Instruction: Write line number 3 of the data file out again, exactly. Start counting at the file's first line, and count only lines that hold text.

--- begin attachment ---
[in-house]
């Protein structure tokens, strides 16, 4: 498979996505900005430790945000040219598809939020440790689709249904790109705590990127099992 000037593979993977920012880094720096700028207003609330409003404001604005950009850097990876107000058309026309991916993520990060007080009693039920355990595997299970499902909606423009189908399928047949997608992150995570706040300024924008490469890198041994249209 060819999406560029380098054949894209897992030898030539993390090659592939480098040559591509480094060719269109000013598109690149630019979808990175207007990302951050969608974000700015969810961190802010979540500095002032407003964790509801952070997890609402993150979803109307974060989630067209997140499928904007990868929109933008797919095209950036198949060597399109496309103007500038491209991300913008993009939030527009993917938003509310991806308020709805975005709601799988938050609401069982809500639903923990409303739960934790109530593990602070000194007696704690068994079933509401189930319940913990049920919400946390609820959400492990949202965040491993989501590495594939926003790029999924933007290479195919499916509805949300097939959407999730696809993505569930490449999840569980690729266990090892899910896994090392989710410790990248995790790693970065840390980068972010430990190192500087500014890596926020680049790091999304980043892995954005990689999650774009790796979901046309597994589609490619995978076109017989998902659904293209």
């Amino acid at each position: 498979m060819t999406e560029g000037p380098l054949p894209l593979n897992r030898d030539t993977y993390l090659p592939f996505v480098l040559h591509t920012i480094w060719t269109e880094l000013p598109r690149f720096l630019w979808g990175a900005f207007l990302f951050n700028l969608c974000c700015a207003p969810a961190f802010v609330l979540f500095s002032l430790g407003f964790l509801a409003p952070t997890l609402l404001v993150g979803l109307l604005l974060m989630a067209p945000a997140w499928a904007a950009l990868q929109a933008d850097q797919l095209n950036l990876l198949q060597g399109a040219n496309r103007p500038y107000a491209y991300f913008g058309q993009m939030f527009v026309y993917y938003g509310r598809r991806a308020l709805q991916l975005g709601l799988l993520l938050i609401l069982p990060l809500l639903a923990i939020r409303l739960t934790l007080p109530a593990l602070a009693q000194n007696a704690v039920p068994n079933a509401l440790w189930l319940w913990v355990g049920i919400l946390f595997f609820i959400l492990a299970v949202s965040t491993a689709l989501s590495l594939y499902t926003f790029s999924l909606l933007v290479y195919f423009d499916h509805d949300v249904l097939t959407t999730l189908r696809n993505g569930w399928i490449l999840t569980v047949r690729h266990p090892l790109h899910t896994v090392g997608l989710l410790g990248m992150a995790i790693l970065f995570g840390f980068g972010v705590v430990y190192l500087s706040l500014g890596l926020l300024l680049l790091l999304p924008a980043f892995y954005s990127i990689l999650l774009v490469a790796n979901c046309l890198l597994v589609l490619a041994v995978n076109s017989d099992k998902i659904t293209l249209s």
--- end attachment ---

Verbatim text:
């Amino acid at each position: 498979m060819t999406e560029g000037p380098l054949p894209l593979n897992r030898d030539t993977y993390l090659p592939f996505v480098l040559h591509t920012i480094w060719t269109e880094l000013p598109r690149f720096l630019w979808g990175a900005f207007l990302f951050n700028l969608c974000c700015a207003p969810a961190f802010v609330l979540f500095s002032l430790g407003f964790l509801a409003p952070t997890l609402l404001v993150g979803l109307l604005l974060m989630a067209p945000a997140w499928a904007a950009l990868q929109a933008d850097q797919l095209n950036l990876l198949q060597g399109a040219n496309r103007p500038y107000a491209y991300f913008g058309q993009m939030f527009v026309y993917y938003g509310r598809r991806a308020l709805q991916l975005g709601l799988l993520l938050i609401l069982p990060l809500l639903a923990i939020r409303l739960t934790l007080p109530a593990l602070a009693q000194n007696a704690v039920p068994n079933a509401l440790w189930l319940w913990v355990g049920i919400l946390f595997f609820i959400l492990a299970v949202s965040t491993a689709l989501s590495l594939y499902t926003f790029s999924l909606l933007v290479y195919f423009d499916h509805d949300v249904l097939t959407t999730l189908r696809n993505g569930w399928i490449l999840t569980v047949r690729h266990p090892l790109h899910t896994v090392g997608l989710l410790g990248m992150a995790i790693l970065f995570g840390f980068g972010v705590v430990y190192l500087s706040l500014g890596l926020l300024l680049l790091l999304p924008a980043f892995y954005s990127i990689l999650l774009v490469a790796n979901c046309l890198l597994v589609l490619a041994v995978n076109s017989d099992k998902i659904t293209l249209s």